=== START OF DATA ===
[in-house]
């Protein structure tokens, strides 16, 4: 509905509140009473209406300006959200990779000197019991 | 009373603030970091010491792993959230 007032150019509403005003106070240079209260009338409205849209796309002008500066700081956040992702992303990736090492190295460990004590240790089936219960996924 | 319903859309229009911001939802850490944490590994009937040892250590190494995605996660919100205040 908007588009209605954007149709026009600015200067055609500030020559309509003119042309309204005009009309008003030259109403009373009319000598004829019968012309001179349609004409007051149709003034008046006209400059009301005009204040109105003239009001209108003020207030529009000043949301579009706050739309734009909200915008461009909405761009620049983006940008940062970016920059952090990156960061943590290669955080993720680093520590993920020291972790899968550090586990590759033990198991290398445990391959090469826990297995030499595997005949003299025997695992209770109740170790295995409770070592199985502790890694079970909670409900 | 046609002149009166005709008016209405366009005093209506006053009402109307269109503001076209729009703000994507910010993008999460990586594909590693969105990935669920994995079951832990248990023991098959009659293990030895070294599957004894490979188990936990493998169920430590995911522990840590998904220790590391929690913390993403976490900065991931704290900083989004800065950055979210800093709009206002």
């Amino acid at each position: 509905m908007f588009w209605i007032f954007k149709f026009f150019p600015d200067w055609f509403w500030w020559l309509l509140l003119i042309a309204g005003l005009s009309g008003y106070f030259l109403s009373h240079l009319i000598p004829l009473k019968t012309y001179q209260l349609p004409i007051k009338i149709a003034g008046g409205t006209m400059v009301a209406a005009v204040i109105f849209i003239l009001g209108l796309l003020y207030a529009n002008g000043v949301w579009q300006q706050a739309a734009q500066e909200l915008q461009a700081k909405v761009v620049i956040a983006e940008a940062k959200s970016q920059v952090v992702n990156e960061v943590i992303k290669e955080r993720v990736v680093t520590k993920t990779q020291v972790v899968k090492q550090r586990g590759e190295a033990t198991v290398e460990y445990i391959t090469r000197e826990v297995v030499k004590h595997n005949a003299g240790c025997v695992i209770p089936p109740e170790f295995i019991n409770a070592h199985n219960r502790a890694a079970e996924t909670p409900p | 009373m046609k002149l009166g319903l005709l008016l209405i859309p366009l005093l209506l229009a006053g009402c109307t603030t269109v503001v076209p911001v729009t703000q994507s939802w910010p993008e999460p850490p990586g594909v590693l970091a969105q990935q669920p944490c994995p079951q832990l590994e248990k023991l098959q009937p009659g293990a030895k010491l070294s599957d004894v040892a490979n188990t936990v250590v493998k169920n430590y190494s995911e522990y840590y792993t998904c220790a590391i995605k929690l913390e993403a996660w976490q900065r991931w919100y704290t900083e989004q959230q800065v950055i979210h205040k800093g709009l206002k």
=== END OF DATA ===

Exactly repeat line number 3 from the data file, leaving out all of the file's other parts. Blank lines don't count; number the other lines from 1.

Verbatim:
């Amino acid at each position: 509905m908007f588009w209605i007032f954007k149709f026009f150019p600015d200067w055609f509403w500030w020559l309509l509140l003119i042309a309204g005003l005009s009309g008003y106070f030259l109403s009373h240079l009319i000598p004829l009473k019968t012309y001179q209260l349609p004409i007051k009338i149709a003034g008046g409205t006209m400059v009301a209406a005009v204040i109105f849209i003239l009001g209108l796309l003020y207030a529009n002008g000043v949301w579009q300006q706050a739309a734009q500066e909200l915008q461009a700081k909405v761009v620049i956040a983006e940008a940062k959200s970016q920059v952090v992702n990156e960061v943590i992303k290669e955080r993720v990736v680093t520590k993920t990779q020291v972790v899968k090492q550090r586990g590759e190295a033990t198991v290398e460990y445990i391959t090469r000197e826990v297995v030499k004590h595997n005949a003299g240790c025997v695992i209770p089936p109740e170790f295995i019991n409770a070592h199985n219960r502790a890694a079970e996924t909670p409900p | 009373m046609k002149l009166g319903l005709l008016l209405i859309p366009l005093l209506l229009a006053g009402c109307t603030t269109v503001v076209p911001v729009t703000q994507s939802w910010p993008e999460p850490p990586g594909v590693l970091a969105q990935q669920p944490c994995p079951q832990l590994e248990k023991l098959q009937p009659g293990a030895k010491l070294s599957d004894v040892a490979n188990t936990v250590v493998k169920n430590y190494s995911e522990y840590y792993t998904c220790a590391i995605k929690l913390e993403a996660w976490q900065r991931w919100y704290t900083e989004q959230q800065v950055i979210h205040k800093g709009l206002k």